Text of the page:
OPINION – A question I like to pose to aspiring political candidates is whether or not there is a tax rate so high that the people would be under no obligation whatsoever to pay it. None has ever given me a pat answer to this question.
I’m not trying to make them squirm, though that’s exactly what happens most of the time. In reality, it’s a simple way to determine whether a candidate recognizes the potential for unjust laws and the need for civil disobedience.
The American public has been increasingly conditioned to think of any mention of disobedience in the same light as treason or rebellion.
Yet there are individuals throughout history whose disobedience was instrumental in exposing unjust laws for what they were. Whether it was Daniel in the days of King Darius, Gandhi leading the crusade for Indian independence, or Rosa Parks refusing to give up her bus seat, each is celebrated for peacefully defying unjust laws.
In each case, the above-mentioned individuals chose to stand for their God-given rights that the prevailing laws sought to deny them. Each of them was imprisoned and punished for their disobedience, but their valiant stands served to correct official injustices. At some point, they chose to disobey rather than conform or suffer in silence.
The choice to engage in civil disobedience is not the same thing as merely promoting lawlessness. It is occasionally a necessary part of good citizenship in the sense that Aristotle described when he wrote, “The citizen in an unqualified sense is defined by no other thing so much as by sharing in decision and office.”
When we contractually establish governments for the purpose of securing and guaranteeing our inalienable rights, we are not morally bound to obey laws that are injurious to those rights. To put it more bluntly, we have no moral obligation to obey tyrannical or unjust laws.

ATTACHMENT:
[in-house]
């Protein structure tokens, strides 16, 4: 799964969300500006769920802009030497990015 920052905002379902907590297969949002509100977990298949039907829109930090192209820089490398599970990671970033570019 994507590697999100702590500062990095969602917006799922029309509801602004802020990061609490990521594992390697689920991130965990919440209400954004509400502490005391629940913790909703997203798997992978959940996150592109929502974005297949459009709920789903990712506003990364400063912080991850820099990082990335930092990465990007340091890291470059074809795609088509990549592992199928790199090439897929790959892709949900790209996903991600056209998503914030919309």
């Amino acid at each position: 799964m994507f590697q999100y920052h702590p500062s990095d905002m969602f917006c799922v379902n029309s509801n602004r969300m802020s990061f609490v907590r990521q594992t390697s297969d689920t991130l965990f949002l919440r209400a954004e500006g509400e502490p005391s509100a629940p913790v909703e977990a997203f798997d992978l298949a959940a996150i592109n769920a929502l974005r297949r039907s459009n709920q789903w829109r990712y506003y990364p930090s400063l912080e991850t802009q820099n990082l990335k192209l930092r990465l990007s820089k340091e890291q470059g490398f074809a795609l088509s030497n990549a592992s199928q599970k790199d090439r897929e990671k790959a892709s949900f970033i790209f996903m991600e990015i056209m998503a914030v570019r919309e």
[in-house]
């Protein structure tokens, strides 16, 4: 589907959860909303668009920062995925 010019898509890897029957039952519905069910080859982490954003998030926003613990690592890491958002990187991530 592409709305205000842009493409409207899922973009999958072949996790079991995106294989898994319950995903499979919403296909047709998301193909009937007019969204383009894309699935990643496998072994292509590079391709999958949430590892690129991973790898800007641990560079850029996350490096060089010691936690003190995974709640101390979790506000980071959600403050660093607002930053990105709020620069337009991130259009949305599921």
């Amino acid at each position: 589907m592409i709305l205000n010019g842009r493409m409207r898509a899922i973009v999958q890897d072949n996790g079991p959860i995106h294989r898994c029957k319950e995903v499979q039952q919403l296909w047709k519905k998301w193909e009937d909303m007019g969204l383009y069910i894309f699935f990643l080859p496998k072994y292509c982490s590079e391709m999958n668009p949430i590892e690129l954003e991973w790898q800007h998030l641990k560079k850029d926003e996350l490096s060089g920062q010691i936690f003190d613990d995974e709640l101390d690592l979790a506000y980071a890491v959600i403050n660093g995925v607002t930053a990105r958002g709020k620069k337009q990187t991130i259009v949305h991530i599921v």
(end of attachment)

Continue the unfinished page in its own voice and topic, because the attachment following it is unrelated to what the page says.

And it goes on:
There are times when negotiation or compromise may be sufficient to correct an unjust law. But the solution can never come at the expense of our innate rights. David Edward Garber sums it up nicely, “So, when a criminal wants to murder us, we shouldn’t bother to try to compromise for a mutilation, likewise, when a tyrant wants to enslave us, we shouldn’t try to compromise for partial bondage, instead, but should firmly stand our ground as we lobby and vote and such.”
This is where a clear understanding of the proper role of government is indispensable. Conventional wisdom would have us believe that the only people capable of making such distinctions wear black robes and work for the very entity they’re supposedly keeping in check. But this is not true.
The proper role of our government should be easily discerned by reading original sources from those who framed it. The Constitution was written to establish and define a limited government of specific, enumerated powers. It did not create a blank check for opportunists and power-seekers to ruthlessly rule every aspect of our lives.
Now that successive generations of Americans are no longer familiar with, much less devoted to, the foundational ideals of good government, bad laws are proliferating.
There have been power-hungry people in every age and society of human history. In this respect, we are no different from other societies that either supported tyranny or apathetically allowed others to support it. The need to stand against bad laws was understood by St. Augustine of Hippo when he said, “An unjust law is no law at all” as well as by Thomas Jefferson who noted, “When injustice becomes law, resistance is duty.”
The great challenge here for most of us is being able to confidently discern between just laws that deserve our support and unjust laws that warrant disobedience.
Laws that put us at odds with our most deeply held core values require us to make the choice to either acquiesce or to resist when redress is not possible. In order to have the faith of Daniel, the conviction of Gandhi, or the courage of Rosa Parks in standing against injustice, our moral compass must be calibrated and properly oriented.
We must be like Henry David Thoreau who, while in jail for refusal to pay a poll tax, was asked by Ralph Waldo Emerson, “Why are you here?” Thoreau’s reply was, “Why are you not here?”
Bryan Hyde is a news commentator and co-host of the Perspectives morning show on Fox News 1450 AM 93.1 FM. The opinions stated in this article are his and not representative of St. George News.
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